New York University's independent student newspaper, established in 1973.

Washington Square News

New York University's independent student newspaper, established in 1973.

Washington Square News

New York University's independent student newspaper, established in 1973.

Washington Square News

Review: J. Cole’s ‘Might Delete Later’ should be deleted

J. Cole dropped a small mixtape with a weak Kendrick Lamar diss and dispassionate bars.
Jermaine Lamarr Cole is an American rapper and record producer. (Courtesy of Parallel Agency)

Cole is considered to be one of the three legends of modern hip-hop, next to Kendrick Lamar and Drake. But his newest album, “Might Delete Later,” is probably the weakest in Cole’s discography. The singular strong point of this album is the production, and, as expected, Cole’s ear for instrumentals remains strong. 

Cole has clearly shown that he is a consistent artist with a superior ear for new talent with his own label, Dreamville Records. He’s known for hits “No Role Modelz” and “Wet Dreamz,” and released his most recent album “Might Delete Later” on April 5. As the album’s title suggests, Cole was unsure whether he wanted to keep this album on streaming platforms, and his intuition was correct. Many of the songs feel half-baked, and Cole’s diss track received backlash since fans knew he could do better.

Cole and Drake initially released “First Person Shooter” in October of last year. In the song, Cole says, “Love when they argue the hardest MC / Is it K-Dot? Is it Aubrey? Or me? / We the big three like we started a league, but right now, I feel like Muhammad Ali.” Metro Boomin, Lamar and Future’s responded in the song “Like That” with the line, “Motherfuck the big three, …, it’s just big me.” Now it was Cole’s turn to release a response, so he dropped “7 Minute Drill” — but the track fell flat. 

Even on the baseline, Cole’s opinions in the lyrics are wrong. He starts by detailing Lamar’s discography with “Your first shit was classic, your last shit was tragic / Your second shit put … to sleep, but they gassed it / Your third shit was massive and that was your prime.” The lyrics don’t hit their mark because the “shit” album in question, “To Pimp a Butterfly,” is regarded as one of the best hip-hop albums from the last 20 years.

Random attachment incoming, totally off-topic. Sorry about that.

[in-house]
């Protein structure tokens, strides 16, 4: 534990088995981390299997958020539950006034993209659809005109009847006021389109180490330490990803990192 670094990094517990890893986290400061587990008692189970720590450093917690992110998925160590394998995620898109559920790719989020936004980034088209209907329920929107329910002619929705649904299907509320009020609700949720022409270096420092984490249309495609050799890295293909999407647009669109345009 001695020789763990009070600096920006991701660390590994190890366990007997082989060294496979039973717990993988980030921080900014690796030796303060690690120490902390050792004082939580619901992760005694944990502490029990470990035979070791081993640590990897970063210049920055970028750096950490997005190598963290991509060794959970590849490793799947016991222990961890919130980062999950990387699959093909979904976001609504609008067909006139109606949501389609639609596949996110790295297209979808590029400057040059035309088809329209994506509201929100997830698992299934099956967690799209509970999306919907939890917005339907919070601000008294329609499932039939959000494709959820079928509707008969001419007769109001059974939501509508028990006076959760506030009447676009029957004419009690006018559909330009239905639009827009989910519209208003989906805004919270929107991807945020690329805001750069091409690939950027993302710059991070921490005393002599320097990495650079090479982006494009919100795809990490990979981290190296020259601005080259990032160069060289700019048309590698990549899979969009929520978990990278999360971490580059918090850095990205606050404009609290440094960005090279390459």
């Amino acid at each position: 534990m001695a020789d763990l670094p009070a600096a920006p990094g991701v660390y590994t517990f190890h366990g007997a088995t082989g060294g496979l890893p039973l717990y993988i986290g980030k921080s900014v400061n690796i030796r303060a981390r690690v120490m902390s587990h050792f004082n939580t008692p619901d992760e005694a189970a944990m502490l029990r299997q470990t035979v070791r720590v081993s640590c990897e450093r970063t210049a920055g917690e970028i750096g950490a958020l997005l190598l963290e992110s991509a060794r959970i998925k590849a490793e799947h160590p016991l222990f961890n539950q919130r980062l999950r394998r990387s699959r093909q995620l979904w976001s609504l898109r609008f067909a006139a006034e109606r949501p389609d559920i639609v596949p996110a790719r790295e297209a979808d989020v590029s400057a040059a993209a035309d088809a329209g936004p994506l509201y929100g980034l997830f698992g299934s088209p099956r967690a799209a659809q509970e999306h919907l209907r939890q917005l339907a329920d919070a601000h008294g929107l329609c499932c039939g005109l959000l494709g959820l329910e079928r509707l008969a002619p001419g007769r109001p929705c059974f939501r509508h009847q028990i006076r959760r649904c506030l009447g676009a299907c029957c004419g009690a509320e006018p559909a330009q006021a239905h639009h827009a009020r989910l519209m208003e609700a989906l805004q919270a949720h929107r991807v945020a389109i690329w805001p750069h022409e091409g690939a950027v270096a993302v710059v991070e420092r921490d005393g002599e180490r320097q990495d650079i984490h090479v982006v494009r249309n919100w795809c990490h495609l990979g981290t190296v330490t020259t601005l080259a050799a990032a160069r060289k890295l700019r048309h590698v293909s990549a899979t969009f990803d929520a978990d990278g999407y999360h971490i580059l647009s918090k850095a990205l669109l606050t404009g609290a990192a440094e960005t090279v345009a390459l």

Cole then rapped about his lack of desire to diss Kendrick, “I’m hesitant, I love my brother, but I’m not gonna lie / I’m powered up for real, that shit would feel like swattin’ a fly.” This line summarizes the song perfectly, where we have to listen to Cole’s lack of commitment to actually making a quality response to Lamar.

There were many strange and upsetting lyrics in the album like the transphobic one on “Pi,” where Cole says, “In cancel culture’s vicinity, he’s no killer, trust me / Beneath his chosen identity, there is still a pussy, period.” Because of Cole’s established prestige within his past lyricism compared to other rappers, fans hold his dialogue to a high standard — making his casual transphobia disappointing. This kind of lyric is surprising and disrespectful coming from an artist who emphasizes his lyricism. Cole is revered as a great in hip-hop due to his fast flows, superior wordplay and his adoption of the modern trap sound. This album differs completely from his reputation and stains it red. 

What attempts to save this album are its instrumentals, which captivates the listener. “Crocodile Tearz” has a nice piano loop and another haunting synth lead with banging 808s. “Stealth Mode” has wholesome soul vocals that lay a good foundation for the drill rhythm overall within the song. Still, the album is underwhelming. 

Cole is a skillful artist and has moved with nothing but tact throughout his career. But, this album was created from the pressures to get back at Lamar when, in reality, Cole’s heart was not committed to the response. Aside from the diss track, if Cole quietly unreleased this album, it would not be missed.

After its release, Cole called the diss track “the lamest shit I ever did in my fucking life” during his headline show at Dreamville Festival. Since then, the rapper has removed his album’s concluding song, “7 Minute Drill,” from streaming services.

Contact Antonio Johri at [email protected].

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